Aunt Bee’s House When she died in 1989, Frances Bavier funneled most of her $700,000 estate into an annuity that, to this day, pays out a yearly Christmas bonus to every Siler City police officer. But her true legacy began gestating not long after she was laid to rest at Oakwood Cemetery. When her home was donated to a local hospital, Frances’ feral cats scampered out to the countryside, causing a population explosion that is only now, a quarter century later, beginning to subside. Ask any Chatham County veterinarian. They are all too familiar with someone bringing in “one of Aunt Bee’s cats.”
Bynum This small former cotton mill town on the banks of the Haw River is known for the Bynum Front Porch Music Series that takes place at the Bynum General Store every Friday night from May to August.
Bynum Bridge The pedestrian bridge that crosses the Haw in Chatham County. It is home toBynum Bridge Fest, a one-day market with more than 40 local artists and a Halloween celebration. The community brings carved pumpkins down to the bridge and lights them, inviting people from all over to stroll and admire the illuminated designs.
Chatham Park A development beginning to grow just outside downtown Pittsboro. Plans indicate it will be built over the next 30 years and will have more than 20,000 homes, schools, parks and trails over its 7,000 acres. The first homes are scheduled to be finished in 2020.
The Circle/The Courthouse The traffic circle in the heart of Pittsboro that marks the center of town and which winds around the historic Chatham County Courthouse. When you ask locals for directions, you’ll hear both, as in “Go two blocks past the circle” or “Turn right at the courthouse.”
Clyde’s Critters If you stop at the Bynum General Store, you will see a large painting of penguins on the wall. But you cannot miss the Critter Crossing when you finally get to it – the tin roof is painted with sea creatures, penguins march across the walls, and the yard is filled with critters of all shapes and sizes. Clyde Jones is often on his front porch in Bynum with a chainsaw, carving and assembling a new creation. He embellishes the critters with paint, glitter, fake flowers, spots, dots, bottle-caps or baseballs, and anything else on hand that will bring out the personality of each wooden animal in his menagerie. And Clyde isn’t just locally famous – his critters are in the collection of the Smithsonian Institution and have visited the Great Wall of China. Additionally, don’t miss ClydeFEST at the old Bynum Ball Park.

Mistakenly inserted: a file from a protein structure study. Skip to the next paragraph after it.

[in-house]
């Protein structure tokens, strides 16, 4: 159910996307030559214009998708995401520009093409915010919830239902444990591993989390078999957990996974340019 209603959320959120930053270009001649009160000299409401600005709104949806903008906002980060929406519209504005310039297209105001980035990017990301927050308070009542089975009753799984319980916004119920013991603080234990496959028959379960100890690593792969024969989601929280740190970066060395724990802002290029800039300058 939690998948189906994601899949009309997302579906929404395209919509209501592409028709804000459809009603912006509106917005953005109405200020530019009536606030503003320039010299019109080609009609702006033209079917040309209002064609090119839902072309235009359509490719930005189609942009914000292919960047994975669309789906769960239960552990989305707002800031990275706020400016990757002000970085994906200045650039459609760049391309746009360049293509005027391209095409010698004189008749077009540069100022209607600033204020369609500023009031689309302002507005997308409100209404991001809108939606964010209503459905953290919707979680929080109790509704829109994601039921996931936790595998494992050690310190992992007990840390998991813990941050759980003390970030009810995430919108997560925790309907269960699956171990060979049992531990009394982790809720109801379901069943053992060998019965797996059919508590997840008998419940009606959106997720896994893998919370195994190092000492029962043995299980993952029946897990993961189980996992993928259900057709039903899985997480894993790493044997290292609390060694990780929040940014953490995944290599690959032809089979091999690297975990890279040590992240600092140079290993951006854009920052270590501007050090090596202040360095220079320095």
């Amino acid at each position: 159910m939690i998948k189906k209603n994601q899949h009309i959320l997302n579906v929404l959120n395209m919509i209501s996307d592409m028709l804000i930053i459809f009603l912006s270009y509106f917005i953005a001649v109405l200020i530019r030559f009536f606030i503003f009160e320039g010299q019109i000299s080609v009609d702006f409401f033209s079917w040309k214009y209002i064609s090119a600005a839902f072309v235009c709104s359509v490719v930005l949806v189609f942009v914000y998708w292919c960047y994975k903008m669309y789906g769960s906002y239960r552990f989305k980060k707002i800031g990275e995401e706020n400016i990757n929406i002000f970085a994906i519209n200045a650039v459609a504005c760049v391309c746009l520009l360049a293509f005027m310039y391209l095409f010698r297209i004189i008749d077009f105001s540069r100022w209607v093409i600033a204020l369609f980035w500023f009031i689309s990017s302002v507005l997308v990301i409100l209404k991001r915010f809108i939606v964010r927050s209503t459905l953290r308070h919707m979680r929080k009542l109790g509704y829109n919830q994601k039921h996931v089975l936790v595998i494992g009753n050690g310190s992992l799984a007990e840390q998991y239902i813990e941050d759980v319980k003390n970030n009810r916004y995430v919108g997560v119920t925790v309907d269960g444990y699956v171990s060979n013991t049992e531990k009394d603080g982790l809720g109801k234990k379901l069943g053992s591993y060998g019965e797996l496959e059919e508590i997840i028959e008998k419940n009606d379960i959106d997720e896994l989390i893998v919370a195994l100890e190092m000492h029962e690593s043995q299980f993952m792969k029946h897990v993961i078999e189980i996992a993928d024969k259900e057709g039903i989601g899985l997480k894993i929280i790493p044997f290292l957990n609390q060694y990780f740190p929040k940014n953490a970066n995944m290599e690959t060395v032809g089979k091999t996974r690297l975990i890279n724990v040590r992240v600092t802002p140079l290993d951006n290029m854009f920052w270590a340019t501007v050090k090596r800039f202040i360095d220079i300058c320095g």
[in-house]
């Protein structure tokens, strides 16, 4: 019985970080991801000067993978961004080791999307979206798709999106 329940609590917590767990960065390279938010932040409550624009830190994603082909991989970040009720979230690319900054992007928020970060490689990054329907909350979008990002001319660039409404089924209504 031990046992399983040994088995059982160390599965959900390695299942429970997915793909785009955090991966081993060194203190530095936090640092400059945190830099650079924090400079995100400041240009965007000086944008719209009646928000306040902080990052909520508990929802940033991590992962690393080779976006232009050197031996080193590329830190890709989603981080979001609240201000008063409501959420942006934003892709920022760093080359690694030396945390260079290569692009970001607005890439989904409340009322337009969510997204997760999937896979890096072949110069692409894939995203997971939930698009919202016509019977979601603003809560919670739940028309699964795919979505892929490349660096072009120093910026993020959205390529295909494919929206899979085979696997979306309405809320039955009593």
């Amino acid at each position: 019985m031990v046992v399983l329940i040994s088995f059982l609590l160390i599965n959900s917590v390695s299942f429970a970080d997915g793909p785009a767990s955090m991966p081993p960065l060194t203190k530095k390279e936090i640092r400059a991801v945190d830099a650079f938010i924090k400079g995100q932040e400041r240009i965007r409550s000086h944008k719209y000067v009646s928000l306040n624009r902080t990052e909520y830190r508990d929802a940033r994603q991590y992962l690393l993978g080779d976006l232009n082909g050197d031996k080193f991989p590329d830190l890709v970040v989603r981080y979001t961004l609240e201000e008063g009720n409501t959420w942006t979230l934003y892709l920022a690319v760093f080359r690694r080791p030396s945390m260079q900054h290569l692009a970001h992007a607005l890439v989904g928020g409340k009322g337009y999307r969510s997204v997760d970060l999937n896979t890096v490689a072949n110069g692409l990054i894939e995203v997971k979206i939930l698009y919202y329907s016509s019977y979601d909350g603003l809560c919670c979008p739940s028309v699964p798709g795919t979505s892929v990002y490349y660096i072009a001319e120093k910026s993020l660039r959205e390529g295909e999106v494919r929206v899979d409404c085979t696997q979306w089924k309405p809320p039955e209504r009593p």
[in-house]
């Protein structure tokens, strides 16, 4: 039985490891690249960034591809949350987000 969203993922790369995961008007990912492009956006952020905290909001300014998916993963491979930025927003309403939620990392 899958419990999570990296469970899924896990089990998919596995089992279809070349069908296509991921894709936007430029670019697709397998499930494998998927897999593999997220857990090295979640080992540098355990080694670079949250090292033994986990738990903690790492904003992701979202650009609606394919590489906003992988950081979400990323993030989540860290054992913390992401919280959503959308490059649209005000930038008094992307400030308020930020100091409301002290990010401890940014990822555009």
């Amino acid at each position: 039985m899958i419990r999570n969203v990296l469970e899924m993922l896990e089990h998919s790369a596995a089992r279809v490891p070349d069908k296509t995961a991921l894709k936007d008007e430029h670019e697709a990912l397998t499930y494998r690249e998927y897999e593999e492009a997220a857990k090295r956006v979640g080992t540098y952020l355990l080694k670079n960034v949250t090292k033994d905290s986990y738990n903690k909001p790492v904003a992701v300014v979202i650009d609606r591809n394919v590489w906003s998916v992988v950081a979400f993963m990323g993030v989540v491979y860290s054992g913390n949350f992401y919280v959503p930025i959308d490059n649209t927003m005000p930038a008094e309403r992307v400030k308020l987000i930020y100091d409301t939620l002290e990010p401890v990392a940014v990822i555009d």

Devil’s Tramping Grounds A barren circle of ground located in a forest near the Harpers Crossroads area in Bear Creek in Chatham County. It has been the subject of persistent local lore, which alleges that the Devil “tramps” and haunts the nearly 40-foot circle.
The Haw This river runs through Chatham County and can be accessed at Lower Haw River State Natural Area just south of Bynum.
Jordan Lake A manmade lake in Chatham County, with boating, beaches, camping and other outdoor activities.
The Marketplace Started as a business idea proposed by a mom at a children’s playgroup, Chatham Marketplace opened on May 18, 2006, after several years of community outreach and fundraising. The Marketplace has grown into a bustling community hub with more than 2,800 member-owners.
North Chatham The catchall term for the northeast area of the county where development has been more rapid in the last decade, including Fearrington Village,Briar Chapel, Governors Villageand Governors Club. Homes in these neighborhoods (other than Fearrington) have Chapel Hill mailing addresses, but are not within the boundaries of the town of Chapel Hill or Orange County, and children in the neighborhoods attend Chatham County Schools.
Pittsboro Chatham’s largest town, about 15 miles south of Chapel Hill. Pittsboro retains a true small-town feel, with a historic downtown of shops and restaurants, its old county courthouse and various street fairs and farmers markets. Once off the radar, Pittsboro has a growing restaurant and arts scene.
Southern Supreme The most loathed holiday dessert has a dedicated fan base in Berta Lou Scott, who started her business nearly 30 years ago in the unincorporated community of Bear Creek in Chatham County. A signpost south of Siler City indicates the factory’s whereabouts: “Fruitcake, 6½ miles.” After traveling the rural, two-lane road that takes you there, it’s obvious that more than a few folks have followed those directions. A gravel parking area overflows with cars; buses from several retirement communities and churches have a separate lot.
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